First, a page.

We returned to our hotel for dinner and our 3rd gathering on the quiet shores of the Sea of Galilee, reflecting upon the day together.
We look forward to traveling to Jerusalem tomorrow!
DAY 6 – FRIDAY – OCTOBER 11
Checking out of Maagan at 7:40, we had a spectacular start to the day. Our first destination was Arbel. This is a 800 foot cliff on the NW corner of the Sea of Galilee. 13 of us hiked to the top, with the others arriving by bus, with a final climb of their own for the wonderful view of the Sea of Galilee below. Could this have been a mountain in which Jesus Himself escaped to in order to pray, or seek time with his disciples? It very well could have been. What a great place to see the entire Sea of Galilee area!
From here we drove south down the Jordan River Valley. We made a surprise visit to Sachne, a natural swimming area fed by refreshing springs. We enjoyed an hour of swimming and relaxing here. Close by was Bethshean, a huge archaeological wonder, with ruins dating back to both OT and NT times. Following lunch at the site, we explored this extensive site, with some even climbing to the top of the OT tel for the view. We saw bath-houses, Roman street (Cardo), numerous Roman pillars, and a theater, among other things.
Boarding the bus again, we drove about 1.5 hours to Jericho. Here we saw the two retaining walls that still stand on the southern end of the tel. On top of these walls was a mud-brick wall. This is the part that came “tumblin’ down” with the blowing of the shofars! The historicity of the Bible can’t be denied here, as the evidence of the walls, burn level, and pottery seem to verify without a shadow of a doubt the conquest of this Canaanite city just as the Bible says it happened. It was inspiring to see the very walls Joshua saw!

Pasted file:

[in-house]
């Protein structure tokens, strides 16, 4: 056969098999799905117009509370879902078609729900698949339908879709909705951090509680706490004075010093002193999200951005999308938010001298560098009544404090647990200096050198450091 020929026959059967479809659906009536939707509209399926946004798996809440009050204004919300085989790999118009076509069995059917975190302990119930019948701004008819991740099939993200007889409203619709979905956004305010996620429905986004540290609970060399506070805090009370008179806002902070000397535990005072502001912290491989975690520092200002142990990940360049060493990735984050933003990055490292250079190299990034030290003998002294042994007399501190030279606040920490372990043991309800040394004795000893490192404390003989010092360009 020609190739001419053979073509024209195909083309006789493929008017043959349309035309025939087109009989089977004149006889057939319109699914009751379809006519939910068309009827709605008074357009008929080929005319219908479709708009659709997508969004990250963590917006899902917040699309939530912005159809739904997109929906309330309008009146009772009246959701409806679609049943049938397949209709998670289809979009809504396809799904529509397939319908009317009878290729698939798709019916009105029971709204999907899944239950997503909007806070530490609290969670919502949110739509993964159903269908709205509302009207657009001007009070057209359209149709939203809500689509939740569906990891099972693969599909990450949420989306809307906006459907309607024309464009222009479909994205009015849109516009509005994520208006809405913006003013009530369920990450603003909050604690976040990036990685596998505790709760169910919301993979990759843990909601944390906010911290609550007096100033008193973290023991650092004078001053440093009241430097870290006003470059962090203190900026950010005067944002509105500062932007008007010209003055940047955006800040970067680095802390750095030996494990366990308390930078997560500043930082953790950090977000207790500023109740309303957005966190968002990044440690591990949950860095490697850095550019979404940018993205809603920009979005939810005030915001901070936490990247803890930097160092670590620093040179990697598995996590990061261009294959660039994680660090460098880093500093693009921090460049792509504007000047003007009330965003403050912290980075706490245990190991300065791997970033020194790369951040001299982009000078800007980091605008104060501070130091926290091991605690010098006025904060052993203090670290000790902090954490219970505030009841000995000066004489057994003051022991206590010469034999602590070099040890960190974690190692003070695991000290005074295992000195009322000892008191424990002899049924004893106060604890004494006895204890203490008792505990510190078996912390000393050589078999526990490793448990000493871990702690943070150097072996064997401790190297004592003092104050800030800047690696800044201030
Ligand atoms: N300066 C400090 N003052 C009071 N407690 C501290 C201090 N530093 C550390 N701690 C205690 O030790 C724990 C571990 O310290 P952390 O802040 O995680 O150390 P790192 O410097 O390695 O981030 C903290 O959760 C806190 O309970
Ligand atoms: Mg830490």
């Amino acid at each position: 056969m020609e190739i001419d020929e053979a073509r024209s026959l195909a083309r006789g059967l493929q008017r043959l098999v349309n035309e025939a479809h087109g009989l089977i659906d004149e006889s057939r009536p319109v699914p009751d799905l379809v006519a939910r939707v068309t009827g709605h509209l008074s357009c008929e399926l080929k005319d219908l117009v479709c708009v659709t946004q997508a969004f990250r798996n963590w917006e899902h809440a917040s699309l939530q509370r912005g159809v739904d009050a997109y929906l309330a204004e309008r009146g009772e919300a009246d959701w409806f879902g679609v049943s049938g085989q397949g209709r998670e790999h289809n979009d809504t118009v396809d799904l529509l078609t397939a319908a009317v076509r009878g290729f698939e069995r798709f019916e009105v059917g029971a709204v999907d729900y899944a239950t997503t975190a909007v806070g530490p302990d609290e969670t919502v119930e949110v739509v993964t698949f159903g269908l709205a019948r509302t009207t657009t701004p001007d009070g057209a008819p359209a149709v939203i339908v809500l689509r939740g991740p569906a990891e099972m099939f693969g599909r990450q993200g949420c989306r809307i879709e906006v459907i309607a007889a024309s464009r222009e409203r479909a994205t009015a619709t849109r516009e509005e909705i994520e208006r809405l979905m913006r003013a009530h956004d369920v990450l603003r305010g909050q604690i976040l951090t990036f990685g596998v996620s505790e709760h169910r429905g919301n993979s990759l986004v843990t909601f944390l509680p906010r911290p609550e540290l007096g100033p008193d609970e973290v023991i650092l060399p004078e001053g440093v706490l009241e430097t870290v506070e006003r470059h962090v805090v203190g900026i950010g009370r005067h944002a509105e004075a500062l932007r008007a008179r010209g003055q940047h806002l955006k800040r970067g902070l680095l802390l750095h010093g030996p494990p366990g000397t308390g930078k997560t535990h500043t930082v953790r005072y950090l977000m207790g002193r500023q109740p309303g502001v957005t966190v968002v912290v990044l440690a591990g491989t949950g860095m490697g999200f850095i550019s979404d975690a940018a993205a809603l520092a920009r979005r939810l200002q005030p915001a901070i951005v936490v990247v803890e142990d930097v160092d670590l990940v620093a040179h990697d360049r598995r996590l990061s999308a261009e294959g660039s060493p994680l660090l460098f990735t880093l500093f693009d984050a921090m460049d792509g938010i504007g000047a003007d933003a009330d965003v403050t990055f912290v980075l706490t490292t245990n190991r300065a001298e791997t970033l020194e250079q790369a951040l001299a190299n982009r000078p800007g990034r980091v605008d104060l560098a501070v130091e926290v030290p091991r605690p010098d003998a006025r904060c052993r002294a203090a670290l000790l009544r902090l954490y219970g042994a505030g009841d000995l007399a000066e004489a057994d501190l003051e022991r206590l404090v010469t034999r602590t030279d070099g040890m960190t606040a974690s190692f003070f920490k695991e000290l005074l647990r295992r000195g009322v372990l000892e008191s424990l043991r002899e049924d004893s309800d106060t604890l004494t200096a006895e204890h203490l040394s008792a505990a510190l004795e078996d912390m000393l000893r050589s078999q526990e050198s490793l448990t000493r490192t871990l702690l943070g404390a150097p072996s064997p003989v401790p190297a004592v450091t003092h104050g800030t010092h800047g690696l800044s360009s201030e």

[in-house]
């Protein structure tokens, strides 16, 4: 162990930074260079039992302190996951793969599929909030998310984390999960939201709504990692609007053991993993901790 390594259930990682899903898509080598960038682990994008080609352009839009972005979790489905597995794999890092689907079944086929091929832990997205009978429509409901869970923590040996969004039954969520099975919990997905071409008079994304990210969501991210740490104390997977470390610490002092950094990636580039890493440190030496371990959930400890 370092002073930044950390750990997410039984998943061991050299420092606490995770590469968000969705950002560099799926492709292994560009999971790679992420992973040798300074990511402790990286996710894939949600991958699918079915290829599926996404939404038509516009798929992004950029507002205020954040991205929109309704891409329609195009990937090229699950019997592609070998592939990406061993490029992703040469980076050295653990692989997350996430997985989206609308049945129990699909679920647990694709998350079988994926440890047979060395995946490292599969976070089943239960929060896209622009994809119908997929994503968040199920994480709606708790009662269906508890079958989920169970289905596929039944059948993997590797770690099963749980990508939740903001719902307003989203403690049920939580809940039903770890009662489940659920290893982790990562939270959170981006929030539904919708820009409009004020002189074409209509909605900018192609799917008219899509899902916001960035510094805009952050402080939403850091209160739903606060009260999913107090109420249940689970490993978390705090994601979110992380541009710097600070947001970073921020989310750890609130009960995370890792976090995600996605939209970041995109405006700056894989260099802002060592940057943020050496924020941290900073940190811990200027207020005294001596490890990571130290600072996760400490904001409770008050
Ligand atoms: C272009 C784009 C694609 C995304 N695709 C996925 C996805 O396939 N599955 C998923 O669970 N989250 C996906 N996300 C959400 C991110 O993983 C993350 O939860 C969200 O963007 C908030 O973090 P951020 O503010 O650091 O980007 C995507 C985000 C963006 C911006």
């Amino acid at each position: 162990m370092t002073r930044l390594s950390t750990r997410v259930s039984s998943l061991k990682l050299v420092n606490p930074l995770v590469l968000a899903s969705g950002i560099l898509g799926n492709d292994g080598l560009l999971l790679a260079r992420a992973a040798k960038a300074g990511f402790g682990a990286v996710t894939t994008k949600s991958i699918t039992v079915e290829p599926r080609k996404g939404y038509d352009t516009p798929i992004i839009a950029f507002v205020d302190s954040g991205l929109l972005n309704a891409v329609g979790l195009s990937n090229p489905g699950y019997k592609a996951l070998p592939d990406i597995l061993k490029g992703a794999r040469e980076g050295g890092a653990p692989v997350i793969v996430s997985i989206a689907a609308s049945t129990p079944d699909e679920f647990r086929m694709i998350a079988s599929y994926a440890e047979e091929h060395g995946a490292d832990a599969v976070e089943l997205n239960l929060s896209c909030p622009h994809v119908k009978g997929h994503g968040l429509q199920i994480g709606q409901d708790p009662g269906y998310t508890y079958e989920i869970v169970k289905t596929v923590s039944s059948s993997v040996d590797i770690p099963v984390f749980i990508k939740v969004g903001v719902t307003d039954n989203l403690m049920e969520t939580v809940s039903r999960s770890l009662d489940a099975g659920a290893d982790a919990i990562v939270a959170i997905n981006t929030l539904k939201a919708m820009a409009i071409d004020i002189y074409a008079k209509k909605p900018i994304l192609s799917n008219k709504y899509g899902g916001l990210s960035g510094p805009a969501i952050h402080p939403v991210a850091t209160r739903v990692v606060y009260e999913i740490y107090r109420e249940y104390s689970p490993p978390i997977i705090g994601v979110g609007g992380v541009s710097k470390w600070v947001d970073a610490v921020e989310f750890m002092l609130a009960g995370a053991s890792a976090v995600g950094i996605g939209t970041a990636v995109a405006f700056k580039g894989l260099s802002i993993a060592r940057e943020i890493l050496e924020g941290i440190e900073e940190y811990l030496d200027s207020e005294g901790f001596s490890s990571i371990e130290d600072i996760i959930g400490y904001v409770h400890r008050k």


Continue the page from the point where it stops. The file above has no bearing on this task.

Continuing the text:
Ascending now 4,000 feet to Jerusalem, we drove westward. On the way, we veered off to a side road for a quick view of a Greek Monastery called St. George located in the cliffs of Wadi Qelt in the heart of the Judean Desert. Isaiah 40 and Psalm 23 were read.
We arrived in Jerusalem about 6 p.m. Our hotel is the Dan Botique, located just SW of the Old City, offering us a perfect view of the city walls. We enjoyed dinner at 7, with a free night to walk around on our own or relax. We are looking forward to the first day in Jerusalem tomorrow!